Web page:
UNIX in a Nutshell: System V Edition

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UNIX Commands
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bc [options] [files]

Interactively perform arbitrary-precision arithmetic or convert numbers from one base to another. Input can be taken from files or read from the standard input. To exit, type quit or EOF.



Do not invoke dc; compile only. (Since bc is a preprocessor for dc, bc normally invokes dc.)


Make available functions from the math library.

bc is a language (and compiler) whose syntax resembles that of C. bc consists of identifiers, keywords, and symbols, which are briefly described below. Examples follow at end.


An identifier is a single character, consisting of the lowercase letters a-z. Identifiers are used as names for variables, arrays, and functions. Within the same program you may name a variable, an array, and a function using the same letter. The following identifiers would not conflict:


Variable x.


Element i of array x. i can range from 0 to 2047 and can also be an expression.


Call function x with parameters y and z.

Input-output keywords

ibase, obase, and scale store a value. Typing them on a line by themselves displays their current value. More commonly, you would change their values through assignment. Letters A-F are treated as digits whose values are 10-15.

ibase = n

Numbers that are input (e.g., typed) are read as base n (default is 10).

obase = n

Numbers displayed are in base n (default is 10). Note: Once ibase has been changed from 10, use digit "A" to restore ibase or obase to decimal.

scale = n

Display computations using n decimal places (default is 0, meaning that results are truncated to integers). scale is normally used only for base-10 computations.

Statement keywords

A semicolon or a newline separates one statement from another. Curly braces are needed only when grouping multiple statements.

if (rel-expr) {statements}

Do one or more statements if relational expression rel-expr is true; for example:

if(x==y) i = i + 1.

while (rel-expr) {statements}

Repeat one or more statements while rel-expr is true; for example:

while(i>0) {p = p*n; q = a/b; i = i-1}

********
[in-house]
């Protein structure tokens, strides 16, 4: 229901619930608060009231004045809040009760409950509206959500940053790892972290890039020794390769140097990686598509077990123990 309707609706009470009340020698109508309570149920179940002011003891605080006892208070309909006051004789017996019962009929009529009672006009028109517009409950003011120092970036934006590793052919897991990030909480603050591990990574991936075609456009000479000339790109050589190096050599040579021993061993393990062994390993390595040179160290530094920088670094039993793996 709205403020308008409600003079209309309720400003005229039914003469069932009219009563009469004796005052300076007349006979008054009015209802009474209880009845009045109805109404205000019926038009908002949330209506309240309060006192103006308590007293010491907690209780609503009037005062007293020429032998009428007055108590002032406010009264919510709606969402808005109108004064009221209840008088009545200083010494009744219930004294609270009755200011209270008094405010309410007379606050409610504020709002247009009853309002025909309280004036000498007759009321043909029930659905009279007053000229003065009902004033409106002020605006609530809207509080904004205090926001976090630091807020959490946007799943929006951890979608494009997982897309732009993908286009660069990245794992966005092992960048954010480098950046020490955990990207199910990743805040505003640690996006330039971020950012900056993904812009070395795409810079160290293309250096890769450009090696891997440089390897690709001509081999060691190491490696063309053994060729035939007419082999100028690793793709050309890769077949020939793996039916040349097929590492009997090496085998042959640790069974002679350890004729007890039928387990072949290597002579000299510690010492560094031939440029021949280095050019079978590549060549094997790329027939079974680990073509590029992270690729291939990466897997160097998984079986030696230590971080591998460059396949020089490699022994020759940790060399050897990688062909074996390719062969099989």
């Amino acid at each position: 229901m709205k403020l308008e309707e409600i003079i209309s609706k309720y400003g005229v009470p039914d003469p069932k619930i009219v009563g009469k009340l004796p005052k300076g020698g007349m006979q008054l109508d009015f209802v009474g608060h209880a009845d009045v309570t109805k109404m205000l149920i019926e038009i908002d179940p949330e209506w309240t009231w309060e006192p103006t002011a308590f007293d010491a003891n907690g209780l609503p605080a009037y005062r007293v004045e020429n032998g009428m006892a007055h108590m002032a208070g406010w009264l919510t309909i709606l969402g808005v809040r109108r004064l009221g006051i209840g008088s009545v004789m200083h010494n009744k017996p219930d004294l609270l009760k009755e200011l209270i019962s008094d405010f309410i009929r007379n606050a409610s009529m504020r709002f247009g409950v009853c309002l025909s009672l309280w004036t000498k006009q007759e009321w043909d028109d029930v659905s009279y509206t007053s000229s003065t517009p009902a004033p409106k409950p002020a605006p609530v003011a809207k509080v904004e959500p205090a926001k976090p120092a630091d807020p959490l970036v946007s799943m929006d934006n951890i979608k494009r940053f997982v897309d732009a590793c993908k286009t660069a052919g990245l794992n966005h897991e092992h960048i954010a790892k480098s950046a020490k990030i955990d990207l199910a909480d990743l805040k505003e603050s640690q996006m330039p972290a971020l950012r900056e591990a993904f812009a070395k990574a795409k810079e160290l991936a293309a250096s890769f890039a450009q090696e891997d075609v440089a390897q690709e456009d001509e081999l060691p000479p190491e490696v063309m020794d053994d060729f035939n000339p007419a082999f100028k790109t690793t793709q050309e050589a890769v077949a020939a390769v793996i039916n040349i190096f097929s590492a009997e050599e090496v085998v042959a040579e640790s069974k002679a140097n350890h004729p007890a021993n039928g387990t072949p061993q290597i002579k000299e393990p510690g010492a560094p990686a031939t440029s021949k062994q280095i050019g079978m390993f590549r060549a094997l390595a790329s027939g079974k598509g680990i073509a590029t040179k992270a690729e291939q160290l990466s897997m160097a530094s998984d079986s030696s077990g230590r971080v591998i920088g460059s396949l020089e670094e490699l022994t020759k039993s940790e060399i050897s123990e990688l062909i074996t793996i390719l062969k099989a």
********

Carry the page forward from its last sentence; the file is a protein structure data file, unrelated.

for (expr1;rel-expr;expr2) {statements}

Similar to while; for example, to print the first 10 multiples of 5, you could type:

for(i=1; i<=10; i++) i*5


Terminate a while or for statement.

Function keywords

define j(k) {

Begin the definition of function j having a single argument k. Additional arguments are allowed, separated by commas. Statements follow on successive lines. End with a }.

auto x, y

Set up x and y as variables local to a function definition, initialized to 0 and meaningless outside the function. Must appear first.


Pass the value of expression expr back to the program. Return 0 if (expr) is left off. Used in function definitions.


Compute the square root of expression expr.


Compute how many digits are in expr.


Same, but count only digits to the right of the decimal point.

Math library functions

These are available when bc is invoked with -l. Library functions set scale to 20.


Compute the sine of angle, a constant or expression in radians.


Compute the cosine of angle, a constant or expression in radians.


Compute the arctangent of n, returning an angle in radians.


Compute e to the power of expr.


Compute natural log of expr.

j(n, x)

Compute Bessel function of integer order n.


These consist of operators and other symbols. Operators can be arithmetic, unary, assignment, or relational.


+ - * / % ^


- ++ --


=+ =- =* =/ =% =^ =


< <= > >= == !=

Other symbols

/* */

Enclose comments.

( )

Control the evaluation of expressions (change precedence). Can also be used around assignment statements to force the result to print.

{ }

Used to group statements.

[ ]

Array index.


Use as a statement to print text.


Note below that when you type some quantity (a number or expression), it is evaluated and printed, but assignment statements produce no display.

ibase = 8	Octal input.
20		Evaluate this octal number.
16		Terminal displays decimal value.
obase = 2	Display output in base 2 instead of base 10.
20		Octal input.
10000	Terminal now displays binary value.
ibase = A	Restore base 10 input.
scale = 3	Truncate results to 3 places.
8/7		Evaluate a division.
1.001001000	Oops!  Forgot to reset output base to 10.
obase=10	Input is decimal now, so "A" isn't needed.
1.142	Terminal displays result (truncated).

The following lines show the use of functions:

define p(r,n){    Function p uses two arguments.
  auto v          v is a local variable.
  v = r^n         r raised to the n power.
  return(v)}      Value returned.

x=p(2.5,2)        x = 2.5 ^ 2
x                 Print value of x.
length(x)         Number of digits.
scale(x)          Number of places right of decimal point.

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